Grasshoppers mate in late summer or fall, and the female lays an egg sac with up to 15 eggs in the ground. The eggs remain in the ground over winter, and they usually hatch in late May.
Male grasshoppers court female with a particular "ticking" sound during their mating season. This sound is produced by a scraping of the hind legs against the wings. After mating the female will lay up to hundreds of egg pods 1 to 2inches in the ground, in dung or even on grass and leaves. These pods contain 15 eggs lined up like grains of rice. Each egg pod is a durable, frothy material that protects the eggs from drying out and from the elements. The eggs usually stay in the ground over winter, hatching in May. In some places, like the Sonoran Desert there are two hatching seasons, one in early spring and another in late summer.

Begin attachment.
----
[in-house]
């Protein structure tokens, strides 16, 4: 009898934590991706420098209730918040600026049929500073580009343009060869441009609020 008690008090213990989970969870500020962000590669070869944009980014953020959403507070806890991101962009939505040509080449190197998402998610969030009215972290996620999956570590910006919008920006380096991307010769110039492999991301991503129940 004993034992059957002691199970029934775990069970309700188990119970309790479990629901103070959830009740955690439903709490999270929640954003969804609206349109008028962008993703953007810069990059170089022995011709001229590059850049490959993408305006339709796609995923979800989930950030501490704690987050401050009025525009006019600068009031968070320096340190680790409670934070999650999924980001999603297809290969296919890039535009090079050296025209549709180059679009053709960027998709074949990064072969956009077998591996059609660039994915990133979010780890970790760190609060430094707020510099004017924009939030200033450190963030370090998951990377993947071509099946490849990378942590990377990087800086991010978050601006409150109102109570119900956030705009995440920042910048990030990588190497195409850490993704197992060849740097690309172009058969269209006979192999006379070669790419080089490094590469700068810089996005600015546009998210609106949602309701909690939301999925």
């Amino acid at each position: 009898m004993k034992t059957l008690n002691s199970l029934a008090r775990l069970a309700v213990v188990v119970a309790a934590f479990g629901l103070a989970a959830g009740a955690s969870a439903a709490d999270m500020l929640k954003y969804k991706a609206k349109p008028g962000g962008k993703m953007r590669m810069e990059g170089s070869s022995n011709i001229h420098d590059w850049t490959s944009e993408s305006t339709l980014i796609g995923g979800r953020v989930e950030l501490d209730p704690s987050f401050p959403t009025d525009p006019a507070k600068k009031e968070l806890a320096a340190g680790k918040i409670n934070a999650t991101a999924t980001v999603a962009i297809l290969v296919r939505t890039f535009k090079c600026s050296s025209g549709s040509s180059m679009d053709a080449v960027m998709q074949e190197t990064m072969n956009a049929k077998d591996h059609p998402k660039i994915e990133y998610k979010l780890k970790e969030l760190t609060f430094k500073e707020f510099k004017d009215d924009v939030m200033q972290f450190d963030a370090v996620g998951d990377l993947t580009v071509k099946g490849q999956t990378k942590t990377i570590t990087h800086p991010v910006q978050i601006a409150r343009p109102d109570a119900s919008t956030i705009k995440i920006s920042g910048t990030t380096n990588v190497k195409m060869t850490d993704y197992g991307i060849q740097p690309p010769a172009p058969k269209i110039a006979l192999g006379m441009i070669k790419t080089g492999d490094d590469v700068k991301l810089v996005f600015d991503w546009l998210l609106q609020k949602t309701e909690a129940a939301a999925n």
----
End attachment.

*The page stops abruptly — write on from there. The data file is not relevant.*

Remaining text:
The nymphs that hatch from these pods go through multiple incomplete metamorphosis stages. The process takes several weeks and involves multiple moults of the nymph's wingless body, and each time the grasshopper gets larger and appears more developed. The fully grown grasshopper does not appear until mid to late summer. In fact, grasshoppers tend to spend more of their lives, about 9 months, in their egg pods than they do as adults, about 3 months.